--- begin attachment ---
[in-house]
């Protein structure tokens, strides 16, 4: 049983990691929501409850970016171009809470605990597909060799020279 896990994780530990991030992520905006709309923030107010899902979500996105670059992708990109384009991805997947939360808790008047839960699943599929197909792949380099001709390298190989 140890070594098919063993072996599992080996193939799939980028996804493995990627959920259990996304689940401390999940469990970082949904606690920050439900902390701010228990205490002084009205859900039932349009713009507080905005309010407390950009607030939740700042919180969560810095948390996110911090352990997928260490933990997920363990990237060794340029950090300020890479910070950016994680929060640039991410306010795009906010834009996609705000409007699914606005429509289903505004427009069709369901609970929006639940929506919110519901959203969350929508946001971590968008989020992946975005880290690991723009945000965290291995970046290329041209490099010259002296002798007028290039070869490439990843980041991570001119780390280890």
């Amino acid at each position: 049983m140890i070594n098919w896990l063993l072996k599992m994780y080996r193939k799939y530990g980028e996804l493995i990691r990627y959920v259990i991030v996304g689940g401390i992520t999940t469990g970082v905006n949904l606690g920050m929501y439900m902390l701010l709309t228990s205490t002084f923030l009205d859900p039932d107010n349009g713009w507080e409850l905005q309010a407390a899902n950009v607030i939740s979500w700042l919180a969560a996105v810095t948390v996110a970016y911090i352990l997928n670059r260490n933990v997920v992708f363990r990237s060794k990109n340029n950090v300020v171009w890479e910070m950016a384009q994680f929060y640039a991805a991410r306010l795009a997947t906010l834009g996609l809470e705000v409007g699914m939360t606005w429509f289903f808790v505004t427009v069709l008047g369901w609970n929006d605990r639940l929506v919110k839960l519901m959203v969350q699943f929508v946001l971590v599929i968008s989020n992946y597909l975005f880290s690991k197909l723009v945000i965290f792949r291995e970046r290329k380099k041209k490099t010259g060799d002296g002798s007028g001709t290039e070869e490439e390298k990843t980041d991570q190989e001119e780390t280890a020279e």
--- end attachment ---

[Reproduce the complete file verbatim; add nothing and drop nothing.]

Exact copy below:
[in-house]
């Protein structure tokens, strides 16, 4: 049983990691929501409850970016171009809470605990597909060799020279 896990994780530990991030992520905006709309923030107010899902979500996105670059992708990109384009991805997947939360808790008047839960699943599929197909792949380099001709390298190989 140890070594098919063993072996599992080996193939799939980028996804493995990627959920259990996304689940401390999940469990970082949904606690920050439900902390701010228990205490002084009205859900039932349009713009507080905005309010407390950009607030939740700042919180969560810095948390996110911090352990997928260490933990997920363990990237060794340029950090300020890479910070950016994680929060640039991410306010795009906010834009996609705000409007699914606005429509289903505004427009069709369901609970929006639940929506919110519901959203969350929508946001971590968008989020992946975005880290690991723009945000965290291995970046290329041209490099010259002296002798007028290039070869490439990843980041991570001119780390280890």
């Amino acid at each position: 049983m140890i070594n098919w896990l063993l072996k599992m994780y080996r193939k799939y530990g980028e996804l493995i990691r990627y959920v259990i991030v996304g689940g401390i992520t999940t469990g970082v905006n949904l606690g920050m929501y439900m902390l701010l709309t228990s205490t002084f923030l009205d859900p039932d107010n349009g713009w507080e409850l905005q309010a407390a899902n950009v607030i939740s979500w700042l919180a969560a996105v810095t948390v996110a970016y911090i352990l997928n670059r260490n933990v997920v992708f363990r990237s060794k990109n340029n950090v300020v171009w890479e910070m950016a384009q994680f929060y640039a991805a991410r306010l795009a997947t906010l834009g996609l809470e705000v409007g699914m939360t606005w429509f289903f808790v505004t427009v069709l008047g369901w609970n929006d605990r639940l929506v919110k839960l519901m959203v969350q699943f929508v946001l971590v599929i968008s989020n992946y597909l975005f880290s690991k197909l723009v945000i965290f792949r291995e970046r290329k380099k041209k490099t010259g060799d002296g002798s007028g001709t290039e070869e490439e390298k990843t980041d991570q190989e001119e780390t280890a020279e």